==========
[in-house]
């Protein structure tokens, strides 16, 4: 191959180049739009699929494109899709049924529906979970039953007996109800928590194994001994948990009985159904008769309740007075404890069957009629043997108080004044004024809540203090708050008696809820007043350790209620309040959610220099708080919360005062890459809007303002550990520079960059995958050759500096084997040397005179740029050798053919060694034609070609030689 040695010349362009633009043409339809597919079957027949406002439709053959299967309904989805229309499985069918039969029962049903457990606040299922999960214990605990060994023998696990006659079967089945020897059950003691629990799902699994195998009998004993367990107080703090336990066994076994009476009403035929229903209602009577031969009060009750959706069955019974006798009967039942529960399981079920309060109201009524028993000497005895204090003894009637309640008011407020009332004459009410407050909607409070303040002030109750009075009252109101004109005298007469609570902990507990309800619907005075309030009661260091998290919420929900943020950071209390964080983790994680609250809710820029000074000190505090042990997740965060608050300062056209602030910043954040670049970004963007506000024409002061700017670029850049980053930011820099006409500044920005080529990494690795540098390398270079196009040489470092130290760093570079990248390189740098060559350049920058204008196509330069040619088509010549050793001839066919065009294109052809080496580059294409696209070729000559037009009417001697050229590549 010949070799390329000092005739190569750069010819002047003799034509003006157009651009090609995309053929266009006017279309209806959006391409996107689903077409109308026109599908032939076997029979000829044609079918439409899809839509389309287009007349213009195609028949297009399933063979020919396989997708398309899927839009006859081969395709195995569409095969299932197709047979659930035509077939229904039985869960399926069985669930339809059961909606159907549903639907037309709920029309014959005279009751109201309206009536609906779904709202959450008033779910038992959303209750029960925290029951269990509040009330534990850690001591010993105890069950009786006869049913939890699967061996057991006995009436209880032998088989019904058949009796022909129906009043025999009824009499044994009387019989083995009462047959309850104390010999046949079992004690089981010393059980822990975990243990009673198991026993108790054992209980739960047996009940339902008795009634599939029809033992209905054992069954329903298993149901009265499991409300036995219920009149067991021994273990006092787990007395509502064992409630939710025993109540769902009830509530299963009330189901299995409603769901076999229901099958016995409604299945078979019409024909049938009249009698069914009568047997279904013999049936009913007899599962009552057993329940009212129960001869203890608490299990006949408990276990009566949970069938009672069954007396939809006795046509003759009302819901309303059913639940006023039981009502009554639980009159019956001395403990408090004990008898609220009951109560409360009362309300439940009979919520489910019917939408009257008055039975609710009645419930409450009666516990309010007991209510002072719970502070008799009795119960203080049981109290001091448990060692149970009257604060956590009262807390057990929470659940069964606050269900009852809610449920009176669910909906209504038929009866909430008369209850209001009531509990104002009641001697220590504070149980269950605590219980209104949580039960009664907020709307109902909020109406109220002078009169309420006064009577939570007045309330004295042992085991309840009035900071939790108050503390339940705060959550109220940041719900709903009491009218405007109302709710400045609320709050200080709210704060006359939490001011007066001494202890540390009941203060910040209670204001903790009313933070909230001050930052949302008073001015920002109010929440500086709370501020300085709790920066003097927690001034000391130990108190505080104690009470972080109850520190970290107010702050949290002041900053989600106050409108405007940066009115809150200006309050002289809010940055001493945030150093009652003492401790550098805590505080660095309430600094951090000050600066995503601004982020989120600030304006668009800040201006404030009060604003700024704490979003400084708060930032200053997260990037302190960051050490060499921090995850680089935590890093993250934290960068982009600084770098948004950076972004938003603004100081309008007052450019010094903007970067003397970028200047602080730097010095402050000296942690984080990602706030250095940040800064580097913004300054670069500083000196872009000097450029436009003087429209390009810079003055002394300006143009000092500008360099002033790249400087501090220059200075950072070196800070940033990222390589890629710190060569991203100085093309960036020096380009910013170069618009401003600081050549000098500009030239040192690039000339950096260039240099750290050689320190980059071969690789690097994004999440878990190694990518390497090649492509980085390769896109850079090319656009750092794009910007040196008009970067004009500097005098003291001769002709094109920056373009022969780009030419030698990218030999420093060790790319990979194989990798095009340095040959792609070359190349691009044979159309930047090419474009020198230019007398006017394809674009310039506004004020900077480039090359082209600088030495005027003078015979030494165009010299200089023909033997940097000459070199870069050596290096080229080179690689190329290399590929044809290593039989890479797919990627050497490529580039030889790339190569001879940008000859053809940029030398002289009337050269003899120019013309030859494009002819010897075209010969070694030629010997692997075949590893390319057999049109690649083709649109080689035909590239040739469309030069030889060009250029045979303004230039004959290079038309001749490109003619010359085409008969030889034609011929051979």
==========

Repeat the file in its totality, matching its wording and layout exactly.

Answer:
[in-house]
């Protein structure tokens, strides 16, 4: 191959180049739009699929494109899709049924529906979970039953007996109800928590194994001994948990009985159904008769309740007075404890069957009629043997108080004044004024809540203090708050008696809820007043350790209620309040959610220099708080919360005062890459809007303002550990520079960059995958050759500096084997040397005179740029050798053919060694034609070609030689 040695010349362009633009043409339809597919079957027949406002439709053959299967309904989805229309499985069918039969029962049903457990606040299922999960214990605990060994023998696990006659079967089945020897059950003691629990799902699994195998009998004993367990107080703090336990066994076994009476009403035929229903209602009577031969009060009750959706069955019974006798009967039942529960399981079920309060109201009524028993000497005895204090003894009637309640008011407020009332004459009410407050909607409070303040002030109750009075009252109101004109005298007469609570902990507990309800619907005075309030009661260091998290919420929900943020950071209390964080983790994680609250809710820029000074000190505090042990997740965060608050300062056209602030910043954040670049970004963007506000024409002061700017670029850049980053930011820099006409500044920005080529990494690795540098390398270079196009040489470092130290760093570079990248390189740098060559350049920058204008196509330069040619088509010549050793001839066919065009294109052809080496580059294409696209070729000559037009009417001697050229590549 010949070799390329000092005739190569750069010819002047003799034509003006157009651009090609995309053929266009006017279309209806959006391409996107689903077409109308026109599908032939076997029979000829044609079918439409899809839509389309287009007349213009195609028949297009399933063979020919396989997708398309899927839009006859081969395709195995569409095969299932197709047979659930035509077939229904039985869960399926069985669930339809059961909606159907549903639907037309709920029309014959005279009751109201309206009536609906779904709202959450008033779910038992959303209750029960925290029951269990509040009330534990850690001591010993105890069950009786006869049913939890699967061996057991006995009436209880032998088989019904058949009796022909129906009043025999009824009499044994009387019989083995009462047959309850104390010999046949079992004690089981010393059980822990975990243990009673198991026993108790054992209980739960047996009940339902008795009634599939029809033992209905054992069954329903298993149901009265499991409300036995219920009149067991021994273990006092787990007395509502064992409630939710025993109540769902009830509530299963009330189901299995409603769901076999229901099958016995409604299945078979019409024909049938009249009698069914009568047997279904013999049936009913007899599962009552057993329940009212129960001869203890608490299990006949408990276990009566949970069938009672069954007396939809006795046509003759009302819901309303059913639940006023039981009502009554639980009159019956001395403990408090004990008898609220009951109560409360009362309300439940009979919520489910019917939408009257008055039975609710009645419930409450009666516990309010007991209510002072719970502070008799009795119960203080049981109290001091448990060692149970009257604060956590009262807390057990929470659940069964606050269900009852809610449920009176669910909906209504038929009866909430008369209850209001009531509990104002009641001697220590504070149980269950605590219980209104949580039960009664907020709307109902909020109406109220002078009169309420006064009577939570007045309330004295042992085991309840009035900071939790108050503390339940705060959550109220940041719900709903009491009218405007109302709710400045609320709050200080709210704060006359939490001011007066001494202890540390009941203060910040209670204001903790009313933070909230001050930052949302008073001015920002109010929440500086709370501020300085709790920066003097927690001034000391130990108190505080104690009470972080109850520190970290107010702050949290002041900053989600106050409108405007940066009115809150200006309050002289809010940055001493945030150093009652003492401790550098805590505080660095309430600094951090000050600066995503601004982020989120600030304006668009800040201006404030009060604003700024704490979003400084708060930032200053997260990037302190960051050490060499921090995850680089935590890093993250934290960068982009600084770098948004950076972004938003603004100081309008007052450019010094903007970067003397970028200047602080730097010095402050000296942690984080990602706030250095940040800064580097913004300054670069500083000196872009000097450029436009003087429209390009810079003055002394300006143009000092500008360099002033790249400087501090220059200075950072070196800070940033990222390589890629710190060569991203100085093309960036020096380009910013170069618009401003600081050549000098500009030239040192690039000339950096260039240099750290050689320190980059071969690789690097994004999440878990190694990518390497090649492509980085390769896109850079090319656009750092794009910007040196008009970067004009500097005098003291001769002709094109920056373009022969780009030419030698990218030999420093060790790319990979194989990798095009340095040959792609070359190349691009044979159309930047090419474009020198230019007398006017394809674009310039506004004020900077480039090359082209600088030495005027003078015979030494165009010299200089023909033997940097000459070199870069050596290096080229080179690689190329290399590929044809290593039989890479797919990627050497490529580039030889790339190569001879940008000859053809940029030398002289009337050269003899120019013309030859494009002819010897075209010969070694030629010997692997075949590893390319057999049109690649083709649109080689035909590239040739469309030069030889060009250029045979303004230039004959290079038309001749490109003619010359085409008969030889034609011929051979």